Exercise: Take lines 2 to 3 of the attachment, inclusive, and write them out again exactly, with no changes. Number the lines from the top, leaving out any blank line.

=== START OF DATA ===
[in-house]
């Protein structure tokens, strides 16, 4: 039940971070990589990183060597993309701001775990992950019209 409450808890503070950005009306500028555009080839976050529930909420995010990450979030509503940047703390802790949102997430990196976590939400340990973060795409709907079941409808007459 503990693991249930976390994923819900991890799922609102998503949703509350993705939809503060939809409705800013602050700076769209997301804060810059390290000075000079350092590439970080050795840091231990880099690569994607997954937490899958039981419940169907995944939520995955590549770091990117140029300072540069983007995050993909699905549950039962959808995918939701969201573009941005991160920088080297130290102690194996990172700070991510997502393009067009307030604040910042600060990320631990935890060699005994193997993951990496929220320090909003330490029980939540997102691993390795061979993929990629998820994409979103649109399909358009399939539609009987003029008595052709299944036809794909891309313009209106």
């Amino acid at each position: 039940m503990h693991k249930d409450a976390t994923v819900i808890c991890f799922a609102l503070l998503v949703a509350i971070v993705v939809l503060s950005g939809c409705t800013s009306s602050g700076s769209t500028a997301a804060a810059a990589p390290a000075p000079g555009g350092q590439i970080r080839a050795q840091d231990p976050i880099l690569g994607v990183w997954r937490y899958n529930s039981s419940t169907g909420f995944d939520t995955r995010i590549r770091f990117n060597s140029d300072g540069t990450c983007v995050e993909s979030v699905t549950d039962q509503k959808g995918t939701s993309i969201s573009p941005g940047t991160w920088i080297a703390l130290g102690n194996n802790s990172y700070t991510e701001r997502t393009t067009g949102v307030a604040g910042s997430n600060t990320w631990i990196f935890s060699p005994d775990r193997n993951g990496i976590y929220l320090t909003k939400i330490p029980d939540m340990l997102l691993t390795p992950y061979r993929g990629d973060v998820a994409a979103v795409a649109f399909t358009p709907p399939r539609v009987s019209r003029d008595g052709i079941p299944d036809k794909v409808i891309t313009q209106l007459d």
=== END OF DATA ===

């Protein structure tokens, strides 16, 4: 039940971070990589990183060597993309701001775990992950019209 409450808890503070950005009306500028555009080839976050529930909420995010990450979030509503940047703390802790949102997430990196976590939400340990973060795409709907079941409808007459 503990693991249930976390994923819900991890799922609102998503949703509350993705939809503060939809409705800013602050700076769209997301804060810059390290000075000079350092590439970080050795840091231990880099690569994607997954937490899958039981419940169907995944939520995955590549770091990117140029300072540069983007995050993909699905549950039962959808995918939701969201573009941005991160920088080297130290102690194996990172700070991510997502393009067009307030604040910042600060990320631990935890060699005994193997993951990496929220320090909003330490029980939540997102691993390795061979993929990629998820994409979103649109399909358009399939539609009987003029008595052709299944036809794909891309313009209106």
């Amino acid at each position: 039940m503990h693991k249930d409450a976390t994923v819900i808890c991890f799922a609102l503070l998503v949703a509350i971070v993705v939809l503060s950005g939809c409705t800013s009306s602050g700076s769209t500028a997301a804060a810059a990589p390290a000075p000079g555009g350092q590439i970080r080839a050795q840091d231990p976050i880099l690569g994607v990183w997954r937490y899958n529930s039981s419940t169907g909420f995944d939520t995955r995010i590549r770091f990117n060597s140029d300072g540069t990450c983007v995050e993909s979030v699905t549950d039962q509503k959808g995918t939701s993309i969201s573009p941005g940047t991160w920088i080297a703390l130290g102690n194996n802790s990172y700070t991510e701001r997502t393009t067009g949102v307030a604040g910042s997430n600060t990320w631990i990196f935890s060699p005994d775990r193997n993951g990496i976590y929220l320090t909003k939400i330490p029980d939540m340990l997102l691993t390795p992950y061979r993929g990629d973060v998820a994409a979103v795409a649109f399909t358009p709907p399939r539609v009987s019209r003029d008595g052709i079941p299944d036809k794909v409808i891309t313009q209106l007459d």